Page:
Ramesh started out with a few core questions:
- How is an understanding of how different cultures see the world in different ways fundamental for how technology is conceived and how would a culturally diverse web look like?
- How are technologies, which are themselves cultural artefacts, impacting other cultural worlds in different ways?
He then followed up with a number of stories and observation that illustrate cultural appropriation, and the power of people innovation – people are good at adapting technologies to the uses that benefit them best, based on their own ontologies.
To really make technology matter, we need to reflect upon how policy makers and decision makers view the world. What is their ontology vs the ontology of someone in a village? And how can this gap be bridged?
Juliana Rotich (blog | profile) comes from Kenya and is an author, blogger and digital activist with Global Voices Online. She has a particular focus on the environment. She is also a programme director of Ushahidi, a non-profit web platform for the crowd sourcing and mapping of crisis information. Recently she was selected as one of the TED Fellows.
Juliana’s talk was entitled “Globalism, Mobiles and The Cloud”, and started off with highlighting the work done done by Global Voices, which gives space to events that are not covered by the global media.
One of the important issues in Africa is language translation. That’s why Global Voices started the Lingua project, with a translation in over 18 languages, through the help of volunteer translators.
The mobile phone has now become the platform for development in Africa. Good examples of mobile applications that are relevant in Africa are Mobinfo (developed by a Kenyan for Kenyans), Google SMS Search (launched in Kenya), MXit instant messaging on mobile phones, LiveQuotes (Nairobi stock exchange information), m-Pesa (money transfer via mobile), and health information on “please call me” text messages.
“It is almost painful to watch Nissan designer Naoki Yamamoto get out of a test car. To understand the challenges aging drivers face, the 39-year-old interaction specialist is encased in a proprietary “aging suit” that gives him the mobility and faculties of a driver twice his age. “Sure, it’s uncomfortable,” Yamamoto says, “but to really understand a problem you have to feel it in your bones.”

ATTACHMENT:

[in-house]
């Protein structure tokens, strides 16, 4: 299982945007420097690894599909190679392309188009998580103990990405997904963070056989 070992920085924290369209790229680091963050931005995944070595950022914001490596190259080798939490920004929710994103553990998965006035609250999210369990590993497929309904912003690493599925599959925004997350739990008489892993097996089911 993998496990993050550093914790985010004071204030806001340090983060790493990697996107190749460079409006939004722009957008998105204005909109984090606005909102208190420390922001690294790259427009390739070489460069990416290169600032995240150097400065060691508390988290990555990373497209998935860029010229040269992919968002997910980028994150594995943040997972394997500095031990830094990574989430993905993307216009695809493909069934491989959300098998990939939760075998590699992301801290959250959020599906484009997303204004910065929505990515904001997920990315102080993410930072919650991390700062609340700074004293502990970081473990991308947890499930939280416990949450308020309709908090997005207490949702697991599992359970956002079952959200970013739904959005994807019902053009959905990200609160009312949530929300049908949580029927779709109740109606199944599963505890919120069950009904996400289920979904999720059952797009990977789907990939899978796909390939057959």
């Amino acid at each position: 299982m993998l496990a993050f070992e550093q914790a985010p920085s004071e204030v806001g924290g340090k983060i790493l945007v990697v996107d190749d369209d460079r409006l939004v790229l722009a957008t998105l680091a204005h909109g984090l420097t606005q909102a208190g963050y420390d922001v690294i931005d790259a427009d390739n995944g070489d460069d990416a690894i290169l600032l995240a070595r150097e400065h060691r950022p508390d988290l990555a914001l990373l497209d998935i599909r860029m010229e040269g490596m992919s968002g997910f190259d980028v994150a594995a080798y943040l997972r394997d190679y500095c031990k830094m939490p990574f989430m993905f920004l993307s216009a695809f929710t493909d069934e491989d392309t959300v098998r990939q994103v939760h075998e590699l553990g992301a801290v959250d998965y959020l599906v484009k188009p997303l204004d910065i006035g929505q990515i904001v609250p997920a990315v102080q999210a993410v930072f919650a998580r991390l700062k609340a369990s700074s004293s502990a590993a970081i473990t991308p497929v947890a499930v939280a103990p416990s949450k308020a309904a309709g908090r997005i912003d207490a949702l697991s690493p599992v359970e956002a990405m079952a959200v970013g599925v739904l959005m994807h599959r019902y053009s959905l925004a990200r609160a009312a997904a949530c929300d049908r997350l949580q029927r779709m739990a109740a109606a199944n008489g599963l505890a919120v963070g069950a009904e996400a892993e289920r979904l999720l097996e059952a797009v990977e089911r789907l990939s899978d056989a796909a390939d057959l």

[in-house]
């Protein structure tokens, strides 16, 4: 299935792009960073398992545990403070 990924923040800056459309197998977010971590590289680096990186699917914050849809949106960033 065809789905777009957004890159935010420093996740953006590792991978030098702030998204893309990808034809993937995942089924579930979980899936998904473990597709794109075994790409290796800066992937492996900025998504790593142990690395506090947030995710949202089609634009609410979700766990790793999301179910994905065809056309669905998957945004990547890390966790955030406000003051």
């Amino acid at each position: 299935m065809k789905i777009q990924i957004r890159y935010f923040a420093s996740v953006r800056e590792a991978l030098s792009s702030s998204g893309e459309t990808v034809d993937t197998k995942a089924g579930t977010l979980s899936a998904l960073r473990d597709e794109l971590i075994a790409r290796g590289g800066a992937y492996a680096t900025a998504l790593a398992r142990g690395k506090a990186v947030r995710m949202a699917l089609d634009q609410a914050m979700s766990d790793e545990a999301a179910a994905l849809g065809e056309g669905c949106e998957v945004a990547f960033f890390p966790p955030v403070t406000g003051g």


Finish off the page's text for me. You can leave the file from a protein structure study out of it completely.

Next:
At an “Interaction Design Workshop” today at the Nissan Design Center in Atsugi, Japan, Yamamoto demonstrated to reporters one of many methods Nissan’s Interaction Design team employs in a continuing effort to make future car interiors easier to understand and more comfortable to use.”
- A huge amount of articles and whitepapers on basic internet access for the ‘next billion’ customers (see also here).
- An entire section on enriching the customer experience (see also here), including a whitepaper on end-user insights.
- In-depth information on the role of ICT in creating a sustainable future (see also here).
- The Connectivity Scorecard (see also here), which measures the availability of Information and Communications technologies, and the extent to which people, governments and enterprises put these technologies to economically productive use.
- The Unite Magazine section. The latest issue (February 2009 – pictured) has a cover story entitled “Putting people first: enriching the customer experience”. [Yes!]
- Finally, a series of more than 20 podcasts, including one on the cost of owning and using a mobile phone in emerging markets, and another one on ICT and rural markets (focused on India).